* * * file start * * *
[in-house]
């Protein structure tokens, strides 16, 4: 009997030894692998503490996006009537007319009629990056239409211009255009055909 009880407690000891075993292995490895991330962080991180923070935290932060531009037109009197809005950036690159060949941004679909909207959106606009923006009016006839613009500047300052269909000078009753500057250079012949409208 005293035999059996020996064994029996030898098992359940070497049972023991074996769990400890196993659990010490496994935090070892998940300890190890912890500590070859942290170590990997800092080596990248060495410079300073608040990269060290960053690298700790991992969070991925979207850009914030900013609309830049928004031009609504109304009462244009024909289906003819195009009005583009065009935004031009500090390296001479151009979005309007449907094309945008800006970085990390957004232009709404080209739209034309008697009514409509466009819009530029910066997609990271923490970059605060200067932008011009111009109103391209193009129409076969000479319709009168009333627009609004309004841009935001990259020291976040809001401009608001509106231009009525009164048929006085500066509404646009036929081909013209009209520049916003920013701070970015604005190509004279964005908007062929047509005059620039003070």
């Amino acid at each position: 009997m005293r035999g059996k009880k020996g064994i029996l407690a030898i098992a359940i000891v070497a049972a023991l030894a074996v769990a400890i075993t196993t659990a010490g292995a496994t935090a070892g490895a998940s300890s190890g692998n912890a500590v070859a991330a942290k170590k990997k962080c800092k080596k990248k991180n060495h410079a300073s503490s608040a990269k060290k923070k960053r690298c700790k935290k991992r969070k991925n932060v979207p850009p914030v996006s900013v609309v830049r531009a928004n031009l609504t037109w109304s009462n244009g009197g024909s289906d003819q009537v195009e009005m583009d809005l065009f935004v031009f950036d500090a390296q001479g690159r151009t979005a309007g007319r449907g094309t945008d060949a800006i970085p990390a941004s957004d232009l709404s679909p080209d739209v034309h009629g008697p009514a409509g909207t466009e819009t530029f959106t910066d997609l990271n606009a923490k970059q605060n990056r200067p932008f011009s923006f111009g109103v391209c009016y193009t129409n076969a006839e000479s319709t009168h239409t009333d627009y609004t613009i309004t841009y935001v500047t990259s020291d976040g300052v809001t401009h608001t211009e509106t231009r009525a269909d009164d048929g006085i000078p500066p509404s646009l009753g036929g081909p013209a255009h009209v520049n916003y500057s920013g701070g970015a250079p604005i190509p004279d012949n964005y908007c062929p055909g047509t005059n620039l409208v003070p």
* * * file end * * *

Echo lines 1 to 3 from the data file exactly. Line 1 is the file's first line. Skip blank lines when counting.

[in-house]
């Protein structure tokens, strides 16, 4: 009997030894692998503490996006009537007319009629990056239409211009255009055909 009880407690000891075993292995490895991330962080991180923070935290932060531009037109009197809005950036690159060949941004679909909207959106606009923006009016006839613009500047300052269909000078009753500057250079012949409208 005293035999059996020996064994029996030898098992359940070497049972023991074996769990400890196993659990010490496994935090070892998940300890190890912890500590070859942290170590990997800092080596990248060495410079300073608040990269060290960053690298700790991992969070991925979207850009914030900013609309830049928004031009609504109304009462244009024909289906003819195009009005583009065009935004031009500090390296001479151009979005309007449907094309945008800006970085990390957004232009709404080209739209034309008697009514409509466009819009530029910066997609990271923490970059605060200067932008011009111009109103391209193009129409076969000479319709009168009333627009609004309004841009935001990259020291976040809001401009608001509106231009009525009164048929006085500066509404646009036929081909013209009209520049916003920013701070970015604005190509004279964005908007062929047509005059620039003070």
């Amino acid at each position: 009997m005293r035999g059996k009880k020996g064994i029996l407690a030898i098992a359940i000891v070497a049972a023991l030894a074996v769990a400890i075993t196993t659990a010490g292995a496994t935090a070892g490895a998940s300890s190890g692998n912890a500590v070859a991330a942290k170590k990997k962080c800092k080596k990248k991180n060495h410079a300073s503490s608040a990269k060290k923070k960053r690298c700790k935290k991992r969070k991925n932060v979207p850009p914030v996006s900013v609309v830049r531009a928004n031009l609504t037109w109304s009462n244009g009197g024909s289906d003819q009537v195009e009005m583009d809005l065009f935004v031009f950036d500090a390296q001479g690159r151009t979005a309007g007319r449907g094309t945008d060949a800006i970085p990390a941004s957004d232009l709404s679909p080209d739209v034309h009629g008697p009514a409509g909207t466009e819009t530029f959106t910066d997609l990271n606009a923490k970059q605060n990056r200067p932008f011009s923006f111009g109103v391209c009016y193009t129409n076969a006839e000479s319709t009168h239409t009333d627009y609004t613009i309004t841009y935001v500047t990259s020291d976040g300052v809001t401009h608001t211009e509106t231009r009525a269909d009164d048929g006085i000078p500066p509404s646009l009753g036929g081909p013209a255009h009209v520049n916003y500057s920013g701070g970015a250079p604005i190509p004279d012949n964005y908007c062929p055909g047509t005059n620039l409208v003070p």